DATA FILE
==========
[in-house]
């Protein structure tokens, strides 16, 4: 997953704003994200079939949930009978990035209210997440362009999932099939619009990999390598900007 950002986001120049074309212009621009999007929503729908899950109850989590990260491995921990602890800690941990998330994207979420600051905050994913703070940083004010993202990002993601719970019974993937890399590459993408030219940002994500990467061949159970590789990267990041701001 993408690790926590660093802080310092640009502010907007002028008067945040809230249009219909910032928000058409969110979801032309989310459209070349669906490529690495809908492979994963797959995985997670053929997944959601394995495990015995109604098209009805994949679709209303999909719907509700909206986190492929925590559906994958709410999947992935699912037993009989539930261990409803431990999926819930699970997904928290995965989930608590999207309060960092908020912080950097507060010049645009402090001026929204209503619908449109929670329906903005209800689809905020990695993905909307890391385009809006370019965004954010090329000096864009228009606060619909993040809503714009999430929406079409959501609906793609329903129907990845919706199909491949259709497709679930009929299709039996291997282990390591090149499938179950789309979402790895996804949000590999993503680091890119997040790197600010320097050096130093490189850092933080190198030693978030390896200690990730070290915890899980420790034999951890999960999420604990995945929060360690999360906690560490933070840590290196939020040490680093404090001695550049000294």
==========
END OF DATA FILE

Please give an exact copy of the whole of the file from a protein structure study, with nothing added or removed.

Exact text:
[in-house]
């Protein structure tokens, strides 16, 4: 997953704003994200079939949930009978990035209210997440362009999932099939619009990999390598900007 950002986001120049074309212009621009999007929503729908899950109850989590990260491995921990602890800690941990998330994207979420600051905050994913703070940083004010993202990002993601719970019974993937890399590459993408030219940002994500990467061949159970590789990267990041701001 993408690790926590660093802080310092640009502010907007002028008067945040809230249009219909910032928000058409969110979801032309989310459209070349669906490529690495809908492979994963797959995985997670053929997944959601394995495990015995109604098209009805994949679709209303999909719907509700909206986190492929925590559906994958709410999947992935699912037993009989539930261990409803431990999926819930699970997904928290995965989930608590999207309060960092908020912080950097507060010049645009402090001026929204209503619908449109929670329906903005209800689809905020990695993905909307890391385009809006370019965004954010090329000096864009228009606060619909993040809503714009999430929406079409959501609906793609329903129907990845919706199909491949259709497709679930009929299709039996291997282990390591090149499938179950789309979402790895996804949000590999993503680091890119997040790197600010320097050096130093490189850092933080190198030693978030390896200690990730070290915890899980420790034999951890999960999420604990995945929060360690999360906690560490933070840590290196939020040490680093404090001695550049000294």